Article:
Sustainable Life • Web site takes on ad claims that environmental facts may not back up
by: jIM CLARK, The Greenwashing Index encourages consumers to think about the credibility of companies’ environmental claims.

Kermit the Frog stands in a forest next to a hybrid sports utility vehicle and says, 'It's easy being green.' But the company that makes that SUV fought against upgraded federal fuel-efficiency standards.

A tree branch that looks like a human arm rests approvingly on the shoulder of a young man drinking bottled water. But eight out of 10 disposable water bottles in the U.S. end up in a landfill.

Images of nature and messages of Earth-friendliness seem to be everywhere in advertising these days as companies respond to increased public awareness about climate change and resulting concern for environmental issues.

But two University of Oregon professors are asking consumers to pay closer attention to ads that make claims about the environmental friendliness of companies' practices or products.

Deborah Morrison, the school's Chambers distinguished professor of advertising, said that ad agencies across the globe are jumping on the green bandwagon.

Morrison, working with associate professor Kim Sheenan, recently helped Austin, Texas-based advertising firm EnviroMedia Social Marketing launch a Web site called the Greenwashing Index.

It invites users to post ads making environmental claims and then rate the credibility of the claims on a scale of 1 to 5.

Environmentalists and others use the term greenwashing to describe a company's efforts to market itself as environmentally friendly when that effort is focused more on the benefits of the marketing than on a commitment to truly sustainable practices.

'This area is a trendy, relatively new field for advertising to feel good about,' Morrison said. 'I want advertising professionals to look at this and say, 'OK, what should we be doing?' '

The site is funded solely by the ad agency. About 50 ads have been posted so far.

Labels also take the test

A company can portray itself as tree-hugging whether it's at the forefront of sustainability or dumping toxic waste into a river near you. And most consumers are too busy to do the research.

'That marketing works now because people want those solutions,' said Jeremiah Baumann, program director for Environment Oregon, a Portland-based nonprofit environmental advocacy organization. 'But that's exactly what creates the opportunity for companies to engage in deceptive marketing.'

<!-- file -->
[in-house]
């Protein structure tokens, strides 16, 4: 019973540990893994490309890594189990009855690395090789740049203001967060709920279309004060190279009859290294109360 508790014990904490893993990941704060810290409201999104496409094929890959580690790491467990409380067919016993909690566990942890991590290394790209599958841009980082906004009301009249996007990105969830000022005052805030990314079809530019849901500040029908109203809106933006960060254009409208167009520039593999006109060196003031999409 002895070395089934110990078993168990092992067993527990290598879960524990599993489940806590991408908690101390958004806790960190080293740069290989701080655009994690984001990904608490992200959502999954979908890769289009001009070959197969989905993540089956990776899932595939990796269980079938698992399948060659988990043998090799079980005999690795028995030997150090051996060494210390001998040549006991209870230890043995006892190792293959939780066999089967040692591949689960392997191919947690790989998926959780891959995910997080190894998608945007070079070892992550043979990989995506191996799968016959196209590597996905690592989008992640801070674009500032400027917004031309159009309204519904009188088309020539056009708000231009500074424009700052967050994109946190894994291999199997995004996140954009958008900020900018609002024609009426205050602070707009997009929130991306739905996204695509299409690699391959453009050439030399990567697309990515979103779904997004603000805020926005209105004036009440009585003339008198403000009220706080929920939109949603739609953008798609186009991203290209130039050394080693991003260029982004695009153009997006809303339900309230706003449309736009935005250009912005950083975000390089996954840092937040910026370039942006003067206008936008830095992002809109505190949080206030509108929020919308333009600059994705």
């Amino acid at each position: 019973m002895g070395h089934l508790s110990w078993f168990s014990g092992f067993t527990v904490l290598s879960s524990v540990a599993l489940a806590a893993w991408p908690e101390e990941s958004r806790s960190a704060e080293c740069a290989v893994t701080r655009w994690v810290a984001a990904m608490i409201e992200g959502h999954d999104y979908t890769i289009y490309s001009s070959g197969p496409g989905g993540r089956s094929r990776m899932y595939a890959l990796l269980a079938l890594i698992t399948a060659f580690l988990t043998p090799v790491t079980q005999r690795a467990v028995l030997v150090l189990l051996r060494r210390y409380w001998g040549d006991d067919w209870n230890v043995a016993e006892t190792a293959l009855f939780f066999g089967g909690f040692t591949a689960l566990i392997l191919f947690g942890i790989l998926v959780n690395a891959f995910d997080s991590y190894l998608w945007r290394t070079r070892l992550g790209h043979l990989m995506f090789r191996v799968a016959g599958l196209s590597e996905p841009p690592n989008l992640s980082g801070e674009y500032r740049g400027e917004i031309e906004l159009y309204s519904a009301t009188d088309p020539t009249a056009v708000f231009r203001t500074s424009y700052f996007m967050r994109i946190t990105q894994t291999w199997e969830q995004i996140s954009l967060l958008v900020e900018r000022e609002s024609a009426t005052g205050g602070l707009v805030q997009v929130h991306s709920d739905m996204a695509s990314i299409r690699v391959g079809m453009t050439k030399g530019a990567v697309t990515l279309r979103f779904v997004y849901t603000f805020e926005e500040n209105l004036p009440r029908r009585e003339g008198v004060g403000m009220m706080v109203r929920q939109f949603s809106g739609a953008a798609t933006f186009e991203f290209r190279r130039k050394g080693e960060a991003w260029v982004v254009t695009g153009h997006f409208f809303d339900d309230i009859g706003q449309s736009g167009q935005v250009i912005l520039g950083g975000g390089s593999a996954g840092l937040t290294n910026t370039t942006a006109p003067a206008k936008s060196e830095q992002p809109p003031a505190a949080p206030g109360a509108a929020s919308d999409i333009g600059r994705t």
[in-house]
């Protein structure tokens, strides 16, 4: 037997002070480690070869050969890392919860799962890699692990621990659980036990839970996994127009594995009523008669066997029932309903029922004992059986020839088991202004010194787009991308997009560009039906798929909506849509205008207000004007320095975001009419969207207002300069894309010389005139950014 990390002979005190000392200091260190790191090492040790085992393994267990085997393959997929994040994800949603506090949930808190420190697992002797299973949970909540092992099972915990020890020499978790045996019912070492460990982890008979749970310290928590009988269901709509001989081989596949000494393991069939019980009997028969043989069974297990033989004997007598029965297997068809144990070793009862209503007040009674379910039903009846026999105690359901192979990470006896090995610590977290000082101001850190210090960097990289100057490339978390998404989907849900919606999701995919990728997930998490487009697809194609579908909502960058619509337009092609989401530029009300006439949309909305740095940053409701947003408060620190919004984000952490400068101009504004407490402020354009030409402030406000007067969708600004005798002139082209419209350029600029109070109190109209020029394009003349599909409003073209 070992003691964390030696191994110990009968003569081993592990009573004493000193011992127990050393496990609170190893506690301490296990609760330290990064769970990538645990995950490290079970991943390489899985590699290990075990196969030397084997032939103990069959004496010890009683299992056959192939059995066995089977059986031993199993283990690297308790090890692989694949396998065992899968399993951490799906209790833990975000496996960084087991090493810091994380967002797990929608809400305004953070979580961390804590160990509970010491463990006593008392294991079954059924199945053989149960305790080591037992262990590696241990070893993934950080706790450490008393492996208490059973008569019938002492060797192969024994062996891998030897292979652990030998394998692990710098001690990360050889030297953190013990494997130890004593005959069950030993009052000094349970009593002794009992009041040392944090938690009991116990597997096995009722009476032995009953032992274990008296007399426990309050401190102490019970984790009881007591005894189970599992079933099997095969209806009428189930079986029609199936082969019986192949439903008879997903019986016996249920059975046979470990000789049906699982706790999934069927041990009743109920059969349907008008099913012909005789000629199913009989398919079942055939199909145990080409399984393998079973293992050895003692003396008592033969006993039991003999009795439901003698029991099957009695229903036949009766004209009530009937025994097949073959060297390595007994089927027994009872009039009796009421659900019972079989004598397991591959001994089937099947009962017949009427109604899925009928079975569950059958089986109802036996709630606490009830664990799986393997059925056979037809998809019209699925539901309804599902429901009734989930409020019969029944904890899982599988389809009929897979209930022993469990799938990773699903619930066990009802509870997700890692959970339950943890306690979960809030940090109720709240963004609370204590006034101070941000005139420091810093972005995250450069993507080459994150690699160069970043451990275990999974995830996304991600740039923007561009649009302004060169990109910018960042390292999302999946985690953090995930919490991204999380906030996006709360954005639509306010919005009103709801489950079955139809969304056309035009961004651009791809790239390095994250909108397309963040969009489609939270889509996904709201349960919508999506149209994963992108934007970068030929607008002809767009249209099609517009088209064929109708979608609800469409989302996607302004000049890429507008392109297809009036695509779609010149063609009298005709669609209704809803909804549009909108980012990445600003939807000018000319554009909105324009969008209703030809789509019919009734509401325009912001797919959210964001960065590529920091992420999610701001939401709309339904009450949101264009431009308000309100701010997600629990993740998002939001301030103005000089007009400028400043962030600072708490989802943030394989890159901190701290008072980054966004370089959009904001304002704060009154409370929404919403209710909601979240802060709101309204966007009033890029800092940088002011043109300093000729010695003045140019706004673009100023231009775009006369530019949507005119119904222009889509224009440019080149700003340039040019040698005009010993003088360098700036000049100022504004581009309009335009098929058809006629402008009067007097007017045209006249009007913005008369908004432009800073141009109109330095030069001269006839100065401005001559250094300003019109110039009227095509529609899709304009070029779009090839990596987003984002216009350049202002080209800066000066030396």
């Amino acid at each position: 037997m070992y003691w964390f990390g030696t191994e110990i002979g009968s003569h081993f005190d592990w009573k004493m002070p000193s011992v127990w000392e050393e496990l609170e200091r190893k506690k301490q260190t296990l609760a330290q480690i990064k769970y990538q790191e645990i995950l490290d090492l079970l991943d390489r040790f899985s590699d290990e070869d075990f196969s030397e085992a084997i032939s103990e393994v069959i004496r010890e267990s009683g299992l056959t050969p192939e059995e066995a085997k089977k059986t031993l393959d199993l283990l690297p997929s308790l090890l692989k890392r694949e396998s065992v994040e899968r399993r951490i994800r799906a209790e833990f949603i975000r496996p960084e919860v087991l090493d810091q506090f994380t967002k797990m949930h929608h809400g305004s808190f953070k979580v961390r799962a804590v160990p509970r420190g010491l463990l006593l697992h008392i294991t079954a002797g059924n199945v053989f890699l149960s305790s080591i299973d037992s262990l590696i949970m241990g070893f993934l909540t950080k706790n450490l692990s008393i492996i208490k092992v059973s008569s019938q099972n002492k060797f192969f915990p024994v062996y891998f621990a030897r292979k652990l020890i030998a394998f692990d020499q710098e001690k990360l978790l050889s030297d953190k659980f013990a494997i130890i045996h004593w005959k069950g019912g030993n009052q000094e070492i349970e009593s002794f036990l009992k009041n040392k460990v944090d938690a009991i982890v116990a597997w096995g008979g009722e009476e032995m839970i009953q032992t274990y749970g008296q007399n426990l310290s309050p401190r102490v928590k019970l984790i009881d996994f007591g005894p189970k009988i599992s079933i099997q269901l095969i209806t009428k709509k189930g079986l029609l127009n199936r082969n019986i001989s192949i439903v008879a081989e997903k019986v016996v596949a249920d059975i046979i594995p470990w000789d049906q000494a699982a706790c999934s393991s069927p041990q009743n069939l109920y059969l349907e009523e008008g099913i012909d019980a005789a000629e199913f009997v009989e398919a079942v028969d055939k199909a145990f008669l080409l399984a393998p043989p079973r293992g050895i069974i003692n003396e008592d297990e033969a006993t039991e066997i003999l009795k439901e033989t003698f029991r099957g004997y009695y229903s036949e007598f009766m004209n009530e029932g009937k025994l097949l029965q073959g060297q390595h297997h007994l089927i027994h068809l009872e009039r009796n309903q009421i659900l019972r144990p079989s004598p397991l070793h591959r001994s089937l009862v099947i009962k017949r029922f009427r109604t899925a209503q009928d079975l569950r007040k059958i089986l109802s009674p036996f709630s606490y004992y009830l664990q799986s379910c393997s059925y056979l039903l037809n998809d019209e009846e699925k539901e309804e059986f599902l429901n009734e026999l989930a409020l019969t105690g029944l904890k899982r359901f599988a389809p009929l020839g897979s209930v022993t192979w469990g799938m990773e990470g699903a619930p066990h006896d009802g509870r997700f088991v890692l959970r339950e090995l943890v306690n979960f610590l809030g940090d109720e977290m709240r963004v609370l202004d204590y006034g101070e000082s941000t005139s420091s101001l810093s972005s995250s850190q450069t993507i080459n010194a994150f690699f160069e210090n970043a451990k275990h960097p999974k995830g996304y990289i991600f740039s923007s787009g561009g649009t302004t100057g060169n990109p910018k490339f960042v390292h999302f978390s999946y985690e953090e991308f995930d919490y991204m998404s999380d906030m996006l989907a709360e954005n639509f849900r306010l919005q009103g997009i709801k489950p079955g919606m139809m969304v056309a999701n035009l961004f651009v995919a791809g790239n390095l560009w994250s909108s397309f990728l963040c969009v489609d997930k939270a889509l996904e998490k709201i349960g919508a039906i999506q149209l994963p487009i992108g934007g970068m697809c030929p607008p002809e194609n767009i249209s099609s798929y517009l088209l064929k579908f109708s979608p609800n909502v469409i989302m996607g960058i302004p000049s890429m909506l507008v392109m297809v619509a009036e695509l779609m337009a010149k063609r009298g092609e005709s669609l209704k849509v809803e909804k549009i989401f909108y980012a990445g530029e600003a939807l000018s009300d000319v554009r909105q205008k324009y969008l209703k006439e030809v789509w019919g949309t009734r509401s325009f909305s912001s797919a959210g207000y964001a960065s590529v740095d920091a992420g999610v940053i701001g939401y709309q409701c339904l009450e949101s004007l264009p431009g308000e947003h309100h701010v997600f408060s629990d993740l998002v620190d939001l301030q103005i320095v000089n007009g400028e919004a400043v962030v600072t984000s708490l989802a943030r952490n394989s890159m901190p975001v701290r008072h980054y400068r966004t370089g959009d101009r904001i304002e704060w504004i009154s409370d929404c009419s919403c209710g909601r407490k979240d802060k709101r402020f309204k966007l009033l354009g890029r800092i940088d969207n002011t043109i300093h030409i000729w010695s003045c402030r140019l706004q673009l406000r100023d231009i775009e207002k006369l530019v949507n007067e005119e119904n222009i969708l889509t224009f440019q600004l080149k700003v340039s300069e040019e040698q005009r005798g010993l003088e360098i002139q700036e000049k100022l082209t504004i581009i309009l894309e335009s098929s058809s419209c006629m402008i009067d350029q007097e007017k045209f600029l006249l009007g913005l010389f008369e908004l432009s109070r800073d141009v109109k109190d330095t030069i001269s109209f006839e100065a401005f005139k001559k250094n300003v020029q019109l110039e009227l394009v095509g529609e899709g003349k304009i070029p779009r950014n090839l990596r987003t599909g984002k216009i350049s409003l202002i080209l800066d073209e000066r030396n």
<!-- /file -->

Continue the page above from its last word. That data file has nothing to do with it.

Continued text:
In addition to advertising campaigns, product labeling also is getting more scrutiny.

In November, TerraChoice Environmental Marketing Inc., a firm with offices in Pennsylvania and Ontario, Canada, released the results of its survey of more than 1,000 products found in big-box stores.

The survey evaluated claims from bathroom cleaners labeled as '100 percent natural' to paper towels that claim 'post-consumer recycled content' against six survey categories, including lack of proof or hidden trade-offs.

According to the study, almost all of the environmental marketing claims were found to be misleading or false.

Consumers, take control

TerraChoice said consumers can avoid greenwashing by looking for labels that represent third-party verification of environmentally friendly claims and therefore back up their authenticity.

'We need to make sure consumers demand proof,' TerraChoice Vice President Scot Case said.

The first label on its list: a label it administers called EcoLogo, which it describes as 'North America's oldest and most widely known environmental standard.'

Case said the results of the study could benefit any number of reputable eco-labels, not just his own company's.

As more and more advertising firms find ways to represent their corporate clients as nature lovers, agencies that raise questions about advertising claims may be effectively distancing themselves from the practice of greenwashing.

Indeed, Morrison said, marketing agencies that point out the potentially disingenuous claims of others stand to boost their own reputations.

However, she added, the main purpose of the Greenwashing Index is for consumers to start a conversation about what claims mean and whether they are real.

Baumann said the real solution is better enforcement of truth in advertising.

And that may be coming. Earlier this month, the Federal Trade Commission held the first in a series of hearings intended to examine green advertising claims.

The commission last updated its guidelines for the use of environmental marketing claims in 1998.

'I tend to love the idea of an industry self-regulating beautifully,' Morrison said. But, she added, 'I know that's optimistic.'

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